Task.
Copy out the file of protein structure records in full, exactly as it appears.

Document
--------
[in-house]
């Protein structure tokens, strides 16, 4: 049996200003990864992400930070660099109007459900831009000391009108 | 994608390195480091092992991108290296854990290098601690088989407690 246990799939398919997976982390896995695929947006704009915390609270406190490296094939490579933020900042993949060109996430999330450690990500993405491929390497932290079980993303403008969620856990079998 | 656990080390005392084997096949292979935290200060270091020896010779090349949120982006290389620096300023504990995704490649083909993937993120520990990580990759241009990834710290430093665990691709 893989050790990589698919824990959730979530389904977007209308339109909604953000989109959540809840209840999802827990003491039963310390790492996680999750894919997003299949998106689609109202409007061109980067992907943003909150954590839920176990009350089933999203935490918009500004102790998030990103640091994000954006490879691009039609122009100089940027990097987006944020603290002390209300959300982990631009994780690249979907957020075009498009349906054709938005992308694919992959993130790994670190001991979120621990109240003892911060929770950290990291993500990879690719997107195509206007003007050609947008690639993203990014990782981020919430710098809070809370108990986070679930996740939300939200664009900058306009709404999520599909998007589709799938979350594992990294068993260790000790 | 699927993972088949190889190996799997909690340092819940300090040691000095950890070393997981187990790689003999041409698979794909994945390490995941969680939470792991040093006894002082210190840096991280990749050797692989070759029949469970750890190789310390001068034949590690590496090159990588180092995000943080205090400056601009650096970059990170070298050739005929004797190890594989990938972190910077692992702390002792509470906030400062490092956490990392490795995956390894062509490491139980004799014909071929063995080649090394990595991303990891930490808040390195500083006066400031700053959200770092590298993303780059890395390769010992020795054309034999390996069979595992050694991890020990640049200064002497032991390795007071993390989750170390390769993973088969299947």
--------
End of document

[in-house]
């Protein structure tokens, strides 16, 4: 049996200003990864992400930070660099109007459900831009000391009108 | 994608390195480091092992991108290296854990290098601690088989407690 246990799939398919997976982390896995695929947006704009915390609270406190490296094939490579933020900042993949060109996430999330450690990500993405491929390497932290079980993303403008969620856990079998 | 656990080390005392084997096949292979935290200060270091020896010779090349949120982006290389620096300023504990995704490649083909993937993120520990990580990759241009990834710290430093665990691709 893989050790990589698919824990959730979530389904977007209308339109909604953000989109959540809840209840999802827990003491039963310390790492996680999750894919997003299949998106689609109202409007061109980067992907943003909150954590839920176990009350089933999203935490918009500004102790998030990103640091994000954006490879691009039609122009100089940027990097987006944020603290002390209300959300982990631009994780690249979907957020075009498009349906054709938005992308694919992959993130790994670190001991979120621990109240003892911060929770950290990291993500990879690719997107195509206007003007050609947008690639993203990014990782981020919430710098809070809370108990986070679930996740939300939200664009900058306009709404999520599909998007589709799938979350594992990294068993260790000790 | 699927993972088949190889190996799997909690340092819940300090040691000095950890070393997981187990790689003999041409698979794909994945390490995941969680939470792991040093006894002082210190840096991280990749050797692989070759029949469970750890190789310390001068034949590690590496090159990588180092995000943080205090400056601009650096970059990170070298050739005929004797190890594989990938972190910077692992702390002792509470906030400062490092956490990392490795995956390894062509490491139980004799014909071929063995080649090394990595991303990891930490808040390195500083006066400031700053959200770092590298993303780059890395390769010992020795054309034999390996069979595992050694991890020990640049200064002497032991390795007071993390989750170390390769993973088969299947």